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New edible and pollinator gardens are cropping up at Delta's General Offices in Atlanta thanks to leaders with a vision and planting volunteers from the airline's sustainability-focused business resource group Green Up. 

Taking a break from work, healthy eating, fitness and spending time outdoors are actions that are known to increase productivity. With this in mind Delta's Global Environment, Sustainability and Compliance team aligned with Corporate Real Estate to install gardens on campus and partnered with Delta Wellness to engage employees around organic and sustainable food production with the hope that the edible gardens will function more like a classroom and relaxation area than traditional corporate landscaping.​

The gardens, which include raised planting beds along with pollinator gardens and blueberry bushes, serve as physical reminders of local food sources and ecosystems. The next phase of planting will include additional blueberry bushes, herb spirals and an orchard comprised of fig trees, peach trees and a muscadine trellis.   

"As I've become more involved with the local organic food movement, I've learned that people have become disconnected from their food sources," said John Laughter, Senior Vice President – Corporate Safety, Security and Compliance. "The new campus gardens remind us of the seasonality of growing and that the environment depends on us to take care of it. I'm proud to expand our industry-leading sustainability practices to our own General Offices."


Delta people can now find raised planting beds brimming with seasonal organic plants like green onions, turnips, garlic, carrots, broccoli, mustard, kale, beets, chard and more. The beds are maintained by corporate farmer Cory Mosser, Founder – Natural Born Tillers, who will recruit employee volunteers to spend time tending the crops each week. Those who volunteer will be able to reap the rewards of their labor by taking home organic fruits and vegetables. Employees can also look forward to engaging with monthly guest farmers, learning from cooking demos featuring local farm-to-table chefs and bringing family members to campus for weekend gardening events.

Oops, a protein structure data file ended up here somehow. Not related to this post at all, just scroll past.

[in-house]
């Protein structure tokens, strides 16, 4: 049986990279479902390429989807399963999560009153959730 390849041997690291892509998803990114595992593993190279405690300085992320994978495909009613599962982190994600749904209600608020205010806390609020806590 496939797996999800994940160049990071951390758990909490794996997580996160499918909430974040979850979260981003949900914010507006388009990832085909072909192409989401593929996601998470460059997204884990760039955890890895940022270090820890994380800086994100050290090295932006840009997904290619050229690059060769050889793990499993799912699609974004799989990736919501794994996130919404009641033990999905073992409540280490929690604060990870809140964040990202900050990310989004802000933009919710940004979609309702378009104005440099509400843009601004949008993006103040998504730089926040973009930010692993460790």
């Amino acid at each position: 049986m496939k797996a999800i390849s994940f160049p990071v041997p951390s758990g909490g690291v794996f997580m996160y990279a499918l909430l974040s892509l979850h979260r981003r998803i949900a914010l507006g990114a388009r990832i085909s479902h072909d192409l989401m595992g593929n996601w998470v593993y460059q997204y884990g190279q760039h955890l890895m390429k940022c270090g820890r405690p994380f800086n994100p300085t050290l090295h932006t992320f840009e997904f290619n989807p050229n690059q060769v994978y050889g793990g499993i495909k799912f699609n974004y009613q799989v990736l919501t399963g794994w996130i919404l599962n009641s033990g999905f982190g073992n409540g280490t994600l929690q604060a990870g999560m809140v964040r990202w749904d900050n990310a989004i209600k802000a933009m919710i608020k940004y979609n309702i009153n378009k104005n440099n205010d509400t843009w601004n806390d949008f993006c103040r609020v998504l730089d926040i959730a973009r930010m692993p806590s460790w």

"I think one of the single biggest advantages of installing corporate gardens is that it gives people a chance to get outside and take a break," said Mosser. "I've found that people begin to enjoy their workplace more while they also get that reminder of seasonality and the environment around them. This is the largest corporate edible garden program that I know of, and I am excited to see how employees respond."

Crops in the raised beds will rotate seasonally while perennial plants like the blueberry bushes and peach trees will produce healthy and delicious fruit for Delta people to enjoy year after year. Nearby pollinator gardens will support Delta's bee population at the Honey Hangar and provide a tranquil locale where employees can eat lunch or take a break outdoors.​

In addition to raising awareness about sustainable farming practices, the gardens will also give employees the opportunity to maintain a balanced and sustainable work life.

"The gardens help us build our Delta community, encourage time outdoors, provide an opportunity to refresh for a more productive workday and serve as a visual reminder to increase daily intake of fruits and vegetables," said Jae Kullar, Manager – Health and Wellbeing. "We encourage all employees to create their own edible gardens at home and look forward to watching the gardens – and Delta people – thrive."

Delta's Edible Campus Gardens

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